Three similar migration experiments in the matrix of granitic rock are presented. The experiments have been carried out in “undisturbed” rock, that is rock under its natural stress environment. Since the experiments were performed at the 360 m level (in the Stripa Mine), the rock was subjected to nearly the same conditions as the rock surrounding a nuclear waste repository as proposed in the Swedish concept (SKB).
A mixture of three non-sorbing (conservative) tracers, Uranine, Cr-EDTA and I−, were injected into the granitic rock matrix for time periods of months up to years. The subsequent overcorings of the injection holes showed that the tracers had in some cases migrated at least ≈ 400 mm (measuring limit) into the rock matrix for the experiment with the longest injection time. It could also be seen that there were large differences in migration distance into the rock matrix for samples taken fairly close to each other. One example where the tracers have diffused through fissure coating (filling) material located in “undisturbed” rock is also presented.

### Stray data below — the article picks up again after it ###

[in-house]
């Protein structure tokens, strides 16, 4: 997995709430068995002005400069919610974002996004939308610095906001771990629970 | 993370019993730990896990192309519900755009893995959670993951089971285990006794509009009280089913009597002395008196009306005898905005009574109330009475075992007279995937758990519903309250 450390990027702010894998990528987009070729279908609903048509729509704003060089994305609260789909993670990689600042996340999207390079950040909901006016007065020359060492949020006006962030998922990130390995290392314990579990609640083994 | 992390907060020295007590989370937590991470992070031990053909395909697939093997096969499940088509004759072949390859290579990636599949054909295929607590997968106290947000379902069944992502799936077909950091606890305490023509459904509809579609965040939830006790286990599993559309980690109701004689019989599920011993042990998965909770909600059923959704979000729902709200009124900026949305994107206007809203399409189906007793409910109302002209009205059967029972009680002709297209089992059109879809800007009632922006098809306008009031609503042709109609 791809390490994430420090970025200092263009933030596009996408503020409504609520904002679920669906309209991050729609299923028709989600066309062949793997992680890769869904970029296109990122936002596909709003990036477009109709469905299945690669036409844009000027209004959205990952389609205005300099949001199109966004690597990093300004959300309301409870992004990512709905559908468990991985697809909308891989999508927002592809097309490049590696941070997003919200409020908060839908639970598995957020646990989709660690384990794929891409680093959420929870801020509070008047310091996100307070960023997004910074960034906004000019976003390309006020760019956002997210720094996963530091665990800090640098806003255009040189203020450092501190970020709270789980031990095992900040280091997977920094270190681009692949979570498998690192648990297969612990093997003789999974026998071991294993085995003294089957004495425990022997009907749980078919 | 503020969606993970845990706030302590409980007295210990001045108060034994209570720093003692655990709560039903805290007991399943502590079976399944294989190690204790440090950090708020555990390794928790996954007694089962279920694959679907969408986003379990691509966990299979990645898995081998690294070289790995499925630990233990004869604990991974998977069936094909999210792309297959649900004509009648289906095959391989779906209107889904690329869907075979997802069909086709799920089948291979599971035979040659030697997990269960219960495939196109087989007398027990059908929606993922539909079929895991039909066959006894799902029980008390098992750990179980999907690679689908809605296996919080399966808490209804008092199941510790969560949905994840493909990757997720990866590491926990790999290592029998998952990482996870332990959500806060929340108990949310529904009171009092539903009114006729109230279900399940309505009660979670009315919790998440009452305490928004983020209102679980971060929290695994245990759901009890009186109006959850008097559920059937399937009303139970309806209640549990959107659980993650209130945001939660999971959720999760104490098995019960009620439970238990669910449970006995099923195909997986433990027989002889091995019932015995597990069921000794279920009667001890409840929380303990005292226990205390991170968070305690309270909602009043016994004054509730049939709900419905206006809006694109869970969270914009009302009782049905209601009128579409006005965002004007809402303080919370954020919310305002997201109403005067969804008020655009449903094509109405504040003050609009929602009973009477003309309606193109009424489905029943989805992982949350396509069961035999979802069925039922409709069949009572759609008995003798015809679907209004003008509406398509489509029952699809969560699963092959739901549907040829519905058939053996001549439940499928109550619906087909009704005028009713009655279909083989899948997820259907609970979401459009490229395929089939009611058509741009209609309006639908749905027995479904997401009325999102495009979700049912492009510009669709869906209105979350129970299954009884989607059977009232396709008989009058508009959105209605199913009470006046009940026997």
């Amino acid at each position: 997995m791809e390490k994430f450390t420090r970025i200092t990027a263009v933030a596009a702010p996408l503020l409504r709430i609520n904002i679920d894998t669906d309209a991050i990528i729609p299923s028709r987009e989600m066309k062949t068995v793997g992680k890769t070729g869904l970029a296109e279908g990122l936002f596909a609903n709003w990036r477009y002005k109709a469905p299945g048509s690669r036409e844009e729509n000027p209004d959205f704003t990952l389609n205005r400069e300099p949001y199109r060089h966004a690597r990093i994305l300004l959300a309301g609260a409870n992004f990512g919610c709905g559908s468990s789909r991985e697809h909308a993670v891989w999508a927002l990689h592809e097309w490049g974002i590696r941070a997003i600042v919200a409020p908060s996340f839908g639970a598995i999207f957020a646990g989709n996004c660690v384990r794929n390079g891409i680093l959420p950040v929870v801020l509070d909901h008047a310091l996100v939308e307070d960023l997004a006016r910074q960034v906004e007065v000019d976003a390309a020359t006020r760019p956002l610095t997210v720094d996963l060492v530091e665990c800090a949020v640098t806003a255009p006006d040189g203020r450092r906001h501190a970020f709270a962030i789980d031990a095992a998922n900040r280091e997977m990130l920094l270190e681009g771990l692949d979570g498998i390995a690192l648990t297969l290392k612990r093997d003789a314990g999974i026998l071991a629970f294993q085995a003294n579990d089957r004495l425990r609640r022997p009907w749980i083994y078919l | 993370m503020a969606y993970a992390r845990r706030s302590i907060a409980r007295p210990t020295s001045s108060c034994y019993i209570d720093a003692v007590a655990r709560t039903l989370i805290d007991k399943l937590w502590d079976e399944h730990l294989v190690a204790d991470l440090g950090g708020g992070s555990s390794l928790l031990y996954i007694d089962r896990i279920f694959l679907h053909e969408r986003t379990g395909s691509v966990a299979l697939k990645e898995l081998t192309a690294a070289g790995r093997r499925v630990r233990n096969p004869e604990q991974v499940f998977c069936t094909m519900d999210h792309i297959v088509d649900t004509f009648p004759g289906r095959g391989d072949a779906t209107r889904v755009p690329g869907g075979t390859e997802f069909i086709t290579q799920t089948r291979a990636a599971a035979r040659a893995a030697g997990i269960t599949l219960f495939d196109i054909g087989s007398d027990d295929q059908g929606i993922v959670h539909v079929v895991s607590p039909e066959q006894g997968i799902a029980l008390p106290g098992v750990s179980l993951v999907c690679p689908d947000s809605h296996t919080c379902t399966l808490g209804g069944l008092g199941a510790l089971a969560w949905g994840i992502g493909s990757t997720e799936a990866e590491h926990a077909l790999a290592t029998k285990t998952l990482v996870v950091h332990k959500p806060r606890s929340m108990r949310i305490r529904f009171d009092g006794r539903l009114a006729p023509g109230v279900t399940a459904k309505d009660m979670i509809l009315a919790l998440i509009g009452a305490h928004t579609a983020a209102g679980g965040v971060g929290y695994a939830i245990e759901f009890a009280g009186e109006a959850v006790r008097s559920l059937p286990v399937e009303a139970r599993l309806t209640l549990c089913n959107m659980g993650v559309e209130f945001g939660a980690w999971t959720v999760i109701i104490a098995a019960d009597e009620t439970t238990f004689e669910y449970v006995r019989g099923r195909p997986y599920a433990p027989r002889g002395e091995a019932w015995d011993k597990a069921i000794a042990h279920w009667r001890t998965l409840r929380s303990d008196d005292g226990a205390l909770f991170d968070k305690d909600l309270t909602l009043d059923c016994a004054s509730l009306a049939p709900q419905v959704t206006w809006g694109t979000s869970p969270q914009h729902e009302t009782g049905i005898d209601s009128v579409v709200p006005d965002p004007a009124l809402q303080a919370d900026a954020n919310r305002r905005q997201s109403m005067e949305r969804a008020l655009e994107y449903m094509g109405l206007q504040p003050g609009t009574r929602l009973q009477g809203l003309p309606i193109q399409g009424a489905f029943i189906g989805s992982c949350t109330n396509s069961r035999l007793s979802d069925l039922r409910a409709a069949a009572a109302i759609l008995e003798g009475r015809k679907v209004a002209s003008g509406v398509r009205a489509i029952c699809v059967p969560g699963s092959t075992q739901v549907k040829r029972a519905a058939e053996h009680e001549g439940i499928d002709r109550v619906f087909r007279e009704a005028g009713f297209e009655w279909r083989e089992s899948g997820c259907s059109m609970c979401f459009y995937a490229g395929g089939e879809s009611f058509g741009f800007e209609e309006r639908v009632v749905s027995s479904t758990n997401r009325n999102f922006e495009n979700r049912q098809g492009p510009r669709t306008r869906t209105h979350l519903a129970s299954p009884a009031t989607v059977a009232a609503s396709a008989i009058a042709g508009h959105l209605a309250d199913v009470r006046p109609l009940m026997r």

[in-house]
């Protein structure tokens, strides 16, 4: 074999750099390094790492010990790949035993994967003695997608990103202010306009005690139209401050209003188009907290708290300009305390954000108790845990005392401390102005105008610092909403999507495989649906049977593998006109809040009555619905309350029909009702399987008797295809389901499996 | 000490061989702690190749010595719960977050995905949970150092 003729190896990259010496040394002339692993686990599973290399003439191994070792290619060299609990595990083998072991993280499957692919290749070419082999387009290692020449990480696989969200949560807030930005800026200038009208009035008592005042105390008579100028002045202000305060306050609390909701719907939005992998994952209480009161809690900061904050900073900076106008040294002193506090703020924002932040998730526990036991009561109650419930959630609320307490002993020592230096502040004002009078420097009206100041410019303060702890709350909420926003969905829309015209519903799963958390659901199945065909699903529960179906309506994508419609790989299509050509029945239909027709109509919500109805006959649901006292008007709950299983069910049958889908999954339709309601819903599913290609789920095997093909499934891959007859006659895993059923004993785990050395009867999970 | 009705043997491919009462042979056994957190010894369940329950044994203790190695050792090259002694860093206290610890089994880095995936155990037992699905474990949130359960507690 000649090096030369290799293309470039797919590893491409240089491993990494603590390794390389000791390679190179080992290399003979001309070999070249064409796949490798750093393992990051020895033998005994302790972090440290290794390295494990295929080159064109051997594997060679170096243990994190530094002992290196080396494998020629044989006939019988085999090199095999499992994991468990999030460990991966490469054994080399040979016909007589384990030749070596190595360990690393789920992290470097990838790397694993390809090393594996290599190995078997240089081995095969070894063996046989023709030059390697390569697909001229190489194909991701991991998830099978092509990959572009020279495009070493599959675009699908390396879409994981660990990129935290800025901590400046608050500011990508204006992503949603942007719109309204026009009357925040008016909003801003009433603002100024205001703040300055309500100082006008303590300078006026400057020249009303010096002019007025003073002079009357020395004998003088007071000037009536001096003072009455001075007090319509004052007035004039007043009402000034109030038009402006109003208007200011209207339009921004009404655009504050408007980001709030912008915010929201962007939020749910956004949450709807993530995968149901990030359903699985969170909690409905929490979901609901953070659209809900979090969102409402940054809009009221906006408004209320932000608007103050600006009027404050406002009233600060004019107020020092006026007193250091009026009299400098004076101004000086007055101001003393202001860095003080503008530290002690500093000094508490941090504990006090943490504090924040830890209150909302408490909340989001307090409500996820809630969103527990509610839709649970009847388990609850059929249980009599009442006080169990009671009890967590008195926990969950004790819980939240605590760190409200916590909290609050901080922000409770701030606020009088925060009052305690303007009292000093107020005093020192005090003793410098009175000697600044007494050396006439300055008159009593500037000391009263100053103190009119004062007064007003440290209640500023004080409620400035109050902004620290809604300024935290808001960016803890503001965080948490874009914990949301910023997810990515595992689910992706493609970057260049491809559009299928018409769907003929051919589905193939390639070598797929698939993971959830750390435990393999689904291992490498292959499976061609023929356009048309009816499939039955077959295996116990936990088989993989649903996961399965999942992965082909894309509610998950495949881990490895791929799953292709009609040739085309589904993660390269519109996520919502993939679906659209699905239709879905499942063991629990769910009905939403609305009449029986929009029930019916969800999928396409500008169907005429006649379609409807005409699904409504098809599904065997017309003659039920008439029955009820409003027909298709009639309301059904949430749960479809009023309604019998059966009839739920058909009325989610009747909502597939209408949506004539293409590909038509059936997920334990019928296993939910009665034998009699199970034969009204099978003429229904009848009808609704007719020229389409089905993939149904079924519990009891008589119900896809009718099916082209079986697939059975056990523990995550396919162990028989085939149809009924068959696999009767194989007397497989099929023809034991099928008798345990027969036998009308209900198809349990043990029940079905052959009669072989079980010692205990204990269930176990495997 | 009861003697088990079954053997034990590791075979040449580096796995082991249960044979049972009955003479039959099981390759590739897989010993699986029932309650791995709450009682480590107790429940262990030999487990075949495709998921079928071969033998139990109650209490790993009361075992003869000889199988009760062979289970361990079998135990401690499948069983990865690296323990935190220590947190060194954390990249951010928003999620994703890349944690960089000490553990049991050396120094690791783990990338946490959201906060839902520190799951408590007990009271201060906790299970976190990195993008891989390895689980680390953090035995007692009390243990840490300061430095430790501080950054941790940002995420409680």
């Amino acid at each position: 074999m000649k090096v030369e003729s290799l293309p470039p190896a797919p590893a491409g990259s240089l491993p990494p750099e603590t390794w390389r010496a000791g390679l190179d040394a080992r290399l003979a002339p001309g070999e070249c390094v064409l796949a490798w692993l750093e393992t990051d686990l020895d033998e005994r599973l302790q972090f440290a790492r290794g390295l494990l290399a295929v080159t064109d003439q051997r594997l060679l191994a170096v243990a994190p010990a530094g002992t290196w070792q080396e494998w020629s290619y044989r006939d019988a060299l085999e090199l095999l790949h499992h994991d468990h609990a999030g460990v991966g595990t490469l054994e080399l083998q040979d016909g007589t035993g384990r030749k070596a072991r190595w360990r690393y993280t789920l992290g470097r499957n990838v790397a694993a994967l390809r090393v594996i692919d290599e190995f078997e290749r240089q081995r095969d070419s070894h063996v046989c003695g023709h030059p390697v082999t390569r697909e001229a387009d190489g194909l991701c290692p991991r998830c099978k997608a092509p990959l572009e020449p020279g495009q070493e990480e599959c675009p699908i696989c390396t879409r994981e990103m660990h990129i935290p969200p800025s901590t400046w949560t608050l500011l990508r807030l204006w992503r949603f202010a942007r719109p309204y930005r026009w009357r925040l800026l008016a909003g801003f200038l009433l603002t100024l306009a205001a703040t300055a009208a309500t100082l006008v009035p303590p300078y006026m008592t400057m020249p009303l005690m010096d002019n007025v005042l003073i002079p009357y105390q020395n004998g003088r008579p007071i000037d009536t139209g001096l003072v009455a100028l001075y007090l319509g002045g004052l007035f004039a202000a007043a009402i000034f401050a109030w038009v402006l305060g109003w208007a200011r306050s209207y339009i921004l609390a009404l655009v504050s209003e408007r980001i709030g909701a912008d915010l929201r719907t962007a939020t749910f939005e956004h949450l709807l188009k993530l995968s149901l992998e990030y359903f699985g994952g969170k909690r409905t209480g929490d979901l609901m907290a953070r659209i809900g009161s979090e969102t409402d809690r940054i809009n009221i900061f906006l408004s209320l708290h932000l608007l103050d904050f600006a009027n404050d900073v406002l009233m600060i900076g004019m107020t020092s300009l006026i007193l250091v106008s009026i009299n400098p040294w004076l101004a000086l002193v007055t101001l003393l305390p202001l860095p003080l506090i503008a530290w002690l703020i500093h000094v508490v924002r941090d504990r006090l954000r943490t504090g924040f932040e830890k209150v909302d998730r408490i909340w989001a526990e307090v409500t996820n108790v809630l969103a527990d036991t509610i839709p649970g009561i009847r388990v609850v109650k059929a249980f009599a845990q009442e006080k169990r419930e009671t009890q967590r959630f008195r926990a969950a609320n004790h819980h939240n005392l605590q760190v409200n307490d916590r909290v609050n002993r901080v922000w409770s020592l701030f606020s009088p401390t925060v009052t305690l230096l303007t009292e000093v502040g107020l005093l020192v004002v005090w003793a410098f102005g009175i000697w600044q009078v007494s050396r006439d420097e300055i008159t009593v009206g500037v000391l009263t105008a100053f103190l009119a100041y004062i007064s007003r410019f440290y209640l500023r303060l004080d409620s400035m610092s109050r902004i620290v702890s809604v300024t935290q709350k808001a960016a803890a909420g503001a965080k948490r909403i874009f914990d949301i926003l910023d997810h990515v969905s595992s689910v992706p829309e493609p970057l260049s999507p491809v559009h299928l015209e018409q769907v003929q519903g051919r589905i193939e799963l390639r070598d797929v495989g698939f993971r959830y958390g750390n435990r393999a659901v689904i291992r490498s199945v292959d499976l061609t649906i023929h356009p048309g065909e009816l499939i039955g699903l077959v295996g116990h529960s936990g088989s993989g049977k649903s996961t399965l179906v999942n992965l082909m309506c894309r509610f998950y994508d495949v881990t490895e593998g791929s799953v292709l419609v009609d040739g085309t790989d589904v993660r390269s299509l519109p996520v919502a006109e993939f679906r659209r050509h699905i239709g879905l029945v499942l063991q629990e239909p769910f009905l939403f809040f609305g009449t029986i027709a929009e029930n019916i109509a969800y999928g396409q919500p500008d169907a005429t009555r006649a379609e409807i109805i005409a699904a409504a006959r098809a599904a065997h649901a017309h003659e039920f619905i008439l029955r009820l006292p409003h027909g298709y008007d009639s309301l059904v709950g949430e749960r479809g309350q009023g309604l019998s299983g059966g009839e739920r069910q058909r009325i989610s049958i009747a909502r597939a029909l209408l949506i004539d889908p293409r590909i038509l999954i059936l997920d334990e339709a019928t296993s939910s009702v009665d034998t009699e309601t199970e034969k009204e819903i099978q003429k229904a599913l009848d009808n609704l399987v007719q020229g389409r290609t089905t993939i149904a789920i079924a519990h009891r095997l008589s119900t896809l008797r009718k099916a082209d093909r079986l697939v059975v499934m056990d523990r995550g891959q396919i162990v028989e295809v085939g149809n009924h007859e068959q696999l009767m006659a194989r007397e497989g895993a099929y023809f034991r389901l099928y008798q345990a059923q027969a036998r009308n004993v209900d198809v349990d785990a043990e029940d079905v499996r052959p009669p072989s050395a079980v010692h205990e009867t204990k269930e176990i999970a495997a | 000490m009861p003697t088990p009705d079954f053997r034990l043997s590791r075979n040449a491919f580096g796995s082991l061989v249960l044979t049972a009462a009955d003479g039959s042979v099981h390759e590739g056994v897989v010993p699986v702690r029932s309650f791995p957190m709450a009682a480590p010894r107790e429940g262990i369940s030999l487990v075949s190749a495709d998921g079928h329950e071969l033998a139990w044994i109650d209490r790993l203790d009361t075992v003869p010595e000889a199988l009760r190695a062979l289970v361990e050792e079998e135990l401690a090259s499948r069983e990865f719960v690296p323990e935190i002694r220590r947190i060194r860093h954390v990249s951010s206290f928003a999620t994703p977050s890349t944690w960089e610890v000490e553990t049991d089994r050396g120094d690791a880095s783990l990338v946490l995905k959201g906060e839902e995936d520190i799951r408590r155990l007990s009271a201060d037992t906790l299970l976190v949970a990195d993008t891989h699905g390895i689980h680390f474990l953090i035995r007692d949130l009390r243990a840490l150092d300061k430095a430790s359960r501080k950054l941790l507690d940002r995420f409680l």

The results from all three experiments show that all three tracers have migrated through the disturbed zone close to the injection hole, through the fissure coating material and a distance into the “undisturbed” rock matrix.
These results therefore indicate that dissolved compounds may migrate into the rock matrix. This migration into the rock matrix will increase the area available for sorption of radionuclides significantly and may therefore increase the migration times for radionuclides by order(s) of magnitude.
Diffusivities and hydraulic conductivities obtained in this in-situ experiment compare well with those obtained in laboratory experiments.